Sunday July 22, 2018

200,000-line Ancient Sanskrit poem and Hindu Epic Mahabharata offers Lessons for Modern War

Among the world's canon of great stories of war - Virgil's "Aeneid", "Gone with the Wind", "War and Peace" - the longest epic is "The Mahabharata".

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Sean O’Callaghan relates a parable as the "Battlefield" ensemble listens.(VOA)
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  • Thirty years ago, director Peter Brook staged “The Mahabharata”, in what came to be known as one of the great theatre events of the 20th century
  • Brook started working to bring “The Mahabharata” to the stage towards the end of the Vietnam War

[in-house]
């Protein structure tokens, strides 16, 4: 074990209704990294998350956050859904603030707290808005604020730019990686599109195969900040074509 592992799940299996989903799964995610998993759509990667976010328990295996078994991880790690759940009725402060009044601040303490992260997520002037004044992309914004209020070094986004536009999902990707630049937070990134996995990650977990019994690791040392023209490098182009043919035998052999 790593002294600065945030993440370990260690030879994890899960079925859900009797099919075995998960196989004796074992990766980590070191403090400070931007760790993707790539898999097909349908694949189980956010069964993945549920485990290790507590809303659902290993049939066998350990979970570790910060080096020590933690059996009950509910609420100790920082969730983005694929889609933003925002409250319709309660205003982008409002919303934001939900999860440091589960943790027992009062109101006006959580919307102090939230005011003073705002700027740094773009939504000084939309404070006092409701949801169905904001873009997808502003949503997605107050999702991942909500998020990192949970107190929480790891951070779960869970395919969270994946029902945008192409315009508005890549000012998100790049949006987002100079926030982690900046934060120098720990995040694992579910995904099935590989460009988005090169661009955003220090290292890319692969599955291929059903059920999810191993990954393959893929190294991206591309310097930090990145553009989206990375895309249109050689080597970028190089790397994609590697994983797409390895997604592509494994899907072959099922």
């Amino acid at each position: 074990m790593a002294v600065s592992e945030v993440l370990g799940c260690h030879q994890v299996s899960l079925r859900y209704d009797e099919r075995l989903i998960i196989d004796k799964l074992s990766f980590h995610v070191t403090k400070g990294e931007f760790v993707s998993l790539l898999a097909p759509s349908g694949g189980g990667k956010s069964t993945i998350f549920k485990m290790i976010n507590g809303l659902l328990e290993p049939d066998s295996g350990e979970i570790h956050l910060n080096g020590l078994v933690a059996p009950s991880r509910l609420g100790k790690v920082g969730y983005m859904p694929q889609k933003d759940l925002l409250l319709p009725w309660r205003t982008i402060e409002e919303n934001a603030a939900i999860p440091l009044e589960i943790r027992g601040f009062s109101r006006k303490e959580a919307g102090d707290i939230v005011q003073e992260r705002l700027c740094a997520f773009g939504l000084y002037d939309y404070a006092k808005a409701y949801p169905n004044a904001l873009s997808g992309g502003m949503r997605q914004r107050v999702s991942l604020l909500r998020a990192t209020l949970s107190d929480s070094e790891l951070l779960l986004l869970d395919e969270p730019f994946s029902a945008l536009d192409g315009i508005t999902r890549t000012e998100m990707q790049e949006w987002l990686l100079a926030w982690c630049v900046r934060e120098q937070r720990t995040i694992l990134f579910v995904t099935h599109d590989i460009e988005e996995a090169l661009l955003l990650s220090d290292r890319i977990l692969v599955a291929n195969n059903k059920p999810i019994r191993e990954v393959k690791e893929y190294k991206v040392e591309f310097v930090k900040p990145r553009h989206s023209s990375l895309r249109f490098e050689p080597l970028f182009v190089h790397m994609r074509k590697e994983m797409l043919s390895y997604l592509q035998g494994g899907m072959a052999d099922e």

• The play is only about an hour, but Peter Brook says it’s stuffed with many parables from “The Mahabharata”

New York, October 12, 2016: Among the world’s canon of great stories of war – Virgil’s “Aeneid”, “Gone with the Wind”, “War and Peace” – the longest epic is “The Mahabharata”. The 200,000-line Sanskrit poem tells the story of a great war between two sets of cousins for control of the ancient Indian empire. Thirty years ago, director Peter Brook staged “The Mahabharata”, in what came to be known as one of the great theater events of the 20th century: a nine-hour long production, with two dozen actors, on a stage covered in dirt, with erupting jets of flame.

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Brook started working to bring “The Mahabharata” to the stage towards the end of the Vietnam War. Now, there’s a civil war in Syria, with no end in sight. So, the 91-year-old director decided to re-explore a part of the poem. It starts after a catastrophic war and the play is called “Battlefield”.